Yeah, I agree. I don't buy into the "Having flaws in your academic record makes you a more interesting person" theory. It's just that the difference between a 2400 and a 23#0 or even a 22#0 is largely insignificant.
I'd go so far as to say that it confuses me why some people think a 2400 may get you some sort of advantage of a 2300 or a 2250. I think it's wonderful that Adcoms of HYPMS and Co. bother to look beyond SAT I scores to determine the abilities and potential of a candidate.
The fatal flaw of standardized testing is just that: it's standardized and it's a test. Standardized means that the SAT fails to adjust for the environment and resources of a candidate, none of which is that particular individual's "fault" and none of which will likely determine how he or she can handle the rigors of an MIT experience. And most high school students can attest to how flawed tests (and GPAs that are a result of those tests) are at determining true intelligence.
When there is a multi-million dollar demand for test prep (especially SAT and AP) that is supposed to "guarantee" results, what do you expect them to think? Frankly, if I were admitting kids to MIT, I would find a score of 120 on AMC 12 and 5 on the AIME far more impressive than 2400 on the SAT or a 5 on AP Calc BC.
And I have good reason to believe that I'm right. Statistically, there is a far greater chance of a 200+ USAMO index (computed as AMC12 score + 10*AIME score; max of 300) being admitted than a 2380+ SAT (though these are sometimes intersecting sets). Let's take two examples. Person A has a 2400 SAT I and a 150 USAMO index (120 AMC12, 3 AIME). Person B has a 2250 SAT I and a 220 USAMO index (140 AMC12, 8 AIME). Empirical evidence points to MIT accepting Person B over A almost every time. Why? Because you can't just read a test prep book and get a 220 USAMO index. For most, it's a result of years of hard work and passion.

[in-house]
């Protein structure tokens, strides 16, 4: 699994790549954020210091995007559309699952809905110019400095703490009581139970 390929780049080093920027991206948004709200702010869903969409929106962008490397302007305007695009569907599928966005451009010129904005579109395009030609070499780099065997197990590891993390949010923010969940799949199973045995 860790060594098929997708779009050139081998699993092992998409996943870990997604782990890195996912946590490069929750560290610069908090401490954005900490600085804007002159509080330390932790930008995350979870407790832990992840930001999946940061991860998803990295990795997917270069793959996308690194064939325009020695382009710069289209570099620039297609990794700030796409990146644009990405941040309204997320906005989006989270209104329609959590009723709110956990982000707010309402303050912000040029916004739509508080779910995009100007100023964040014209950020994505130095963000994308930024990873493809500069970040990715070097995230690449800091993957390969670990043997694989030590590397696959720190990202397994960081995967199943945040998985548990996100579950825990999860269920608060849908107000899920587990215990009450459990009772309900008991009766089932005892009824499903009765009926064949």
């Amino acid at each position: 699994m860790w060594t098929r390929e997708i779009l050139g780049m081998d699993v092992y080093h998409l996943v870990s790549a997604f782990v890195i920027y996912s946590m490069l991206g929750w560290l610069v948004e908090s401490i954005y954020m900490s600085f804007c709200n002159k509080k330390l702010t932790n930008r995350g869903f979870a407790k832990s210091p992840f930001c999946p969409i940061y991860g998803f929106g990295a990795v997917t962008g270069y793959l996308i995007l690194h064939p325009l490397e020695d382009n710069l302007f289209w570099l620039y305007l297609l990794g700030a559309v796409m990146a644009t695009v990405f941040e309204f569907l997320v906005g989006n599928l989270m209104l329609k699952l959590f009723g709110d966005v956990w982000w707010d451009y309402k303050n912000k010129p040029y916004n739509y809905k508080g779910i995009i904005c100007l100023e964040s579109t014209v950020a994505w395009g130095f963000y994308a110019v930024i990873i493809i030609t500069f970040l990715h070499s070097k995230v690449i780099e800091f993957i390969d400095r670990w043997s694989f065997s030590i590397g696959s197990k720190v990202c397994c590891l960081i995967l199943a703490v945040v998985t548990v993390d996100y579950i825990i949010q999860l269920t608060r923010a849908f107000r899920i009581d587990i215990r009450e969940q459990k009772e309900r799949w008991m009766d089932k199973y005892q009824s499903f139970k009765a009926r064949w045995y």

This isn't to say that SAT, SAT II, and AP scores are useless. To the contrary, they're very helpful. But they're useless alone, and they're pretty much useless when posted in a way that the people on this forum do. These standardized test scores help Adcoms realize the potential of an applicant in the light of his circumstances.
So if you're wondering whether you should cancel that 3 you got on AP Computer Sci AB that you decided to self-teach yourself freshman year when you felt like you were ready but now feel embarrassed because all your classmates took it junior year and got 4's and 5's, I hope you'd reconsider.
Think of it in SAT terms. One kid takes it freshman year after preparing himself without professional help and comes out with a 2250; the other goes through 3 SAT prep courses and 150 hours of practice testing and emerges June after junior year with a 2400. Which would you rather be?
Or, to make it interesting, let's suppose that you had both of these experiences under your belt. Which do you think is more impressive? (Let me give you a hint: It's not the 2400.)
You all are looking at it the wrong way. In the grand scheme of things, I really doubt that the admissions officers cared what SAT score an applicant had. It comes down to other aspects of the candidate.